Regards, James C. Walker, Member of the National Motorists Association (like the ABD),, Ann Arbor, Michigan USA (I am a very frequent visitor to Britain, my wife is from West Yorkshire.)

millook | 13 years ago

 19 Perhaps the police will get off their backsides and use mobile speed cameras in built up areas.

skippy | 13 years ago

Heavy traffic in Woodstock puts cyclists at risk and i have memories of "near misses" whilst riding both directions. Cowley at the "Bull nose PUB( i think!?) " was a serious of traffic lights with motorists ignoring the lights let alone the posted speed limits.

OXFORD Council lost money to Iceland banks so must be cutting corners at the risk of a few deaths! When you consider that A death is reputed to cost the taxpayer about a million then their cost saving exercise will be additional taxes levied on the rate payer in the near future

Fish_n_Chips | 13 years ago

I regard myself as a good driver, no fear and have a few good track sessions under my belt.

Speed is great but there is a place for it. But when I'm doing 75mph max and you see people shooting past well thats taking the pi55!

More speed cameras are needed!

Good drivers? you are having a laugh, mistakes happen and you should take consideration for others on the road you might injure or kill.

timlennon | 13 years ago

But surely this isn't necessarily a problem? After all speeding doesn't kill, but bad drivers do. Drivers are all competent to decide, at any given moment, the appropriate speed for a situation, and we should respect that, no?

I suppose we should be pleased someone has made the effort to try to analyse changes as a result of switching the camera off ...

t1mmyb replied to timlennon | 13 years ago

Speeding might not in and of itself kill, but along the way it degrades communities and increases the amount of risk vulnerable road users are exposed to.

I see plenty of drivers who are (I'm sure) really "good" drivers but who pay scant regard to the speed limit.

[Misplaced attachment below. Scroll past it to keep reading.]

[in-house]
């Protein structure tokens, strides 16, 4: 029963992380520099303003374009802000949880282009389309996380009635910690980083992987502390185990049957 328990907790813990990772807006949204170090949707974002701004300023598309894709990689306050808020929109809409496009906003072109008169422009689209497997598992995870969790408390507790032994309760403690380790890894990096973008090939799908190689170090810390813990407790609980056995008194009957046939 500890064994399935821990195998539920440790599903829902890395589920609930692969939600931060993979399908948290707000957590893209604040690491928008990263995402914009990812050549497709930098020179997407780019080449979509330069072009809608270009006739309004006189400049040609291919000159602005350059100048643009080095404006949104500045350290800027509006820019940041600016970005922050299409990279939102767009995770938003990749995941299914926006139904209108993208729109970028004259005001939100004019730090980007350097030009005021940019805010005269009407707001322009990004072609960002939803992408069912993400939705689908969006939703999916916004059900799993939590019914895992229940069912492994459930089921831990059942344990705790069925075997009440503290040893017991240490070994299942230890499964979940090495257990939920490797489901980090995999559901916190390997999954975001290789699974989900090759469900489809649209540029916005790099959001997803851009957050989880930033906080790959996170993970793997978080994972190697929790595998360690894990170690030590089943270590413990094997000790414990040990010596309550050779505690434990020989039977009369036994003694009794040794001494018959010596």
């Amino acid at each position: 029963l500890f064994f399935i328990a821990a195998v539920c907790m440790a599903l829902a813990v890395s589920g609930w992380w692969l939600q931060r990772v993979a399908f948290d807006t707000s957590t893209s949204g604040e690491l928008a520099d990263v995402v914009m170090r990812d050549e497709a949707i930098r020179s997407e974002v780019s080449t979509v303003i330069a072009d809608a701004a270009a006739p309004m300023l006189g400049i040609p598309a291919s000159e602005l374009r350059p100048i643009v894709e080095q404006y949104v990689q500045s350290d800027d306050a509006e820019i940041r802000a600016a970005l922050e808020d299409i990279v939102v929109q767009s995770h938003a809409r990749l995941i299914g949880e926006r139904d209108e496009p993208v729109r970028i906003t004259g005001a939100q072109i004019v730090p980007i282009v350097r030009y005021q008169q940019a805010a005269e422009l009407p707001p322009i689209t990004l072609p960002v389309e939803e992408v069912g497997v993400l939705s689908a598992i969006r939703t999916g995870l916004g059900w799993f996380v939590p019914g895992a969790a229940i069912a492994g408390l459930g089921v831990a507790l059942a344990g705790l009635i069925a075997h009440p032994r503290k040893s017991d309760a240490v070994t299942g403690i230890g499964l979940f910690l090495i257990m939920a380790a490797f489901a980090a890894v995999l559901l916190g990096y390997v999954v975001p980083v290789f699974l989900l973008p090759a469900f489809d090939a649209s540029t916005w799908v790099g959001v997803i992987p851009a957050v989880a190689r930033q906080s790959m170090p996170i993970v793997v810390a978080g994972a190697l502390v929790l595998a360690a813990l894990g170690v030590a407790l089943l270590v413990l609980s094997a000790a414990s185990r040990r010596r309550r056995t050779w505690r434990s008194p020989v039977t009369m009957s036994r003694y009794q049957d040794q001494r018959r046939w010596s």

I drive every day - more's the pity - and I stick at or below the limit in order to respect the people whose communities I drive through as much as anything else.

Tony Farrelly replied to timlennon | 13 years ago
timlennon wrote:

But surely this isn't necessarily a problem? After all speeding doesn't kill, but bad drivers do. Drivers are all competent to decide, at any given moment, the appropriate speed for a situation, and we should respect that, no?

Speed doesn't kill, bad drivers going too fast do… hands up who thinks they're a bad driver?

That's the point, lots of us aren't competent enough drivers to make those decisions - we just think we are

t1mmyb | 13 years ago

"You need a much longer look at the statistics before we can decide whether there is an increase in danger or not,” he insisted.

No you don't. Statistics are a crock. What matters is people's perception of safety (for people not encased in a steel-and-glass cage), and exposure to risk.

Both of these have clearly got worse but, if people (cyclists, pedestrians) avoid the area as a result of their perception and there's no-one there to KSI, the road will *look* safe and it's these stats that the Ass. of British Nutters Drivers will use to "prove" that cameras make no difference to safety.

Latest Comments